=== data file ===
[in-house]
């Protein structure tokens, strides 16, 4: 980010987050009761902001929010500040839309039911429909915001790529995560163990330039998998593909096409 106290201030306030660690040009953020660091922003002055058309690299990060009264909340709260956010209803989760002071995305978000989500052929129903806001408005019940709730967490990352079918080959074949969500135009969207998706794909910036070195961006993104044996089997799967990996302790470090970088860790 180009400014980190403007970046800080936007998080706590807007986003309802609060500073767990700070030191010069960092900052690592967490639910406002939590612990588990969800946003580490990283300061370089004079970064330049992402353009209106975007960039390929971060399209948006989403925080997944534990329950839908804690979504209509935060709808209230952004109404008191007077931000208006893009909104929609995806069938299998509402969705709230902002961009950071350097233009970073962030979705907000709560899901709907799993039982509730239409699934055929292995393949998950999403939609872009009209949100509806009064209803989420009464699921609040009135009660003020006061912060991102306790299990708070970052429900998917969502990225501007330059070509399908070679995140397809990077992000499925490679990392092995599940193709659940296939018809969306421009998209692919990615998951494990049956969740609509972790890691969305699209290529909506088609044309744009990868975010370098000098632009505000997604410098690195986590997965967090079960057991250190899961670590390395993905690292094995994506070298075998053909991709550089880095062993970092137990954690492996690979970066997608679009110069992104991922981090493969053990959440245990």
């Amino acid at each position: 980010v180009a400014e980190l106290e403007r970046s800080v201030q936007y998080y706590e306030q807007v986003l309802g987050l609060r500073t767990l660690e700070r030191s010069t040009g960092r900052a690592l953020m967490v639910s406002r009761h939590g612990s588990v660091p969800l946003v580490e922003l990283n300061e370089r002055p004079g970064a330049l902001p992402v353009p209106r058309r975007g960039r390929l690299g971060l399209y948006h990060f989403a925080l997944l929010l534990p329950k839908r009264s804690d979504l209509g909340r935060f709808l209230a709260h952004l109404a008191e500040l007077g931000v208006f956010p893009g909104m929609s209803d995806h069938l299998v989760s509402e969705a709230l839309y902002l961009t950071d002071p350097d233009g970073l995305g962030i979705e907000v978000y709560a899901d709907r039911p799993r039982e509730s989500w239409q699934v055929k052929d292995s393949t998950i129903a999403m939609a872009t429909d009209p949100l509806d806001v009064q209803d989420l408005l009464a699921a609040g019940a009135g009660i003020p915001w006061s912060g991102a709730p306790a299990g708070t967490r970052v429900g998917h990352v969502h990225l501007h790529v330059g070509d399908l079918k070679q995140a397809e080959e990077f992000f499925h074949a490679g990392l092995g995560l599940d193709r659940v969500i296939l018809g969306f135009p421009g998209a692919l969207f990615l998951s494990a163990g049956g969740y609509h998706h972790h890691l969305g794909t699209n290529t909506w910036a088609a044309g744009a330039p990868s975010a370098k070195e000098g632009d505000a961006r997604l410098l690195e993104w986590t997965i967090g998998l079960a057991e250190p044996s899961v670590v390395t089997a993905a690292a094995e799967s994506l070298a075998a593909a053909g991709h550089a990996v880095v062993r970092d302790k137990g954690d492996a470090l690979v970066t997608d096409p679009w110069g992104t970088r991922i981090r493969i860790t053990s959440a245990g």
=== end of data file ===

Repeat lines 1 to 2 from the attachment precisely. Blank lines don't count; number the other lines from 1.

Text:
[in-house]
């Protein structure tokens, strides 16, 4: 980010987050009761902001929010500040839309039911429909915001790529995560163990330039998998593909096409 106290201030306030660690040009953020660091922003002055058309690299990060009264909340709260956010209803989760002071995305978000989500052929129903806001408005019940709730967490990352079918080959074949969500135009969207998706794909910036070195961006993104044996089997799967990996302790470090970088860790 180009400014980190403007970046800080936007998080706590807007986003309802609060500073767990700070030191010069960092900052690592967490639910406002939590612990588990969800946003580490990283300061370089004079970064330049992402353009209106975007960039390929971060399209948006989403925080997944534990329950839908804690979504209509935060709808209230952004109404008191007077931000208006893009909104929609995806069938299998509402969705709230902002961009950071350097233009970073962030979705907000709560899901709907799993039982509730239409699934055929292995393949998950999403939609872009009209949100509806009064209803989420009464699921609040009135009660003020006061912060991102306790299990708070970052429900998917969502990225501007330059070509399908070679995140397809990077992000499925490679990392092995599940193709659940296939018809969306421009998209692919990615998951494990049956969740609509972790890691969305699209290529909506088609044309744009990868975010370098000098632009505000997604410098690195986590997965967090079960057991250190899961670590390395993905690292094995994506070298075998053909991709550089880095062993970092137990954690492996690979970066997608679009110069992104991922981090493969053990959440245990």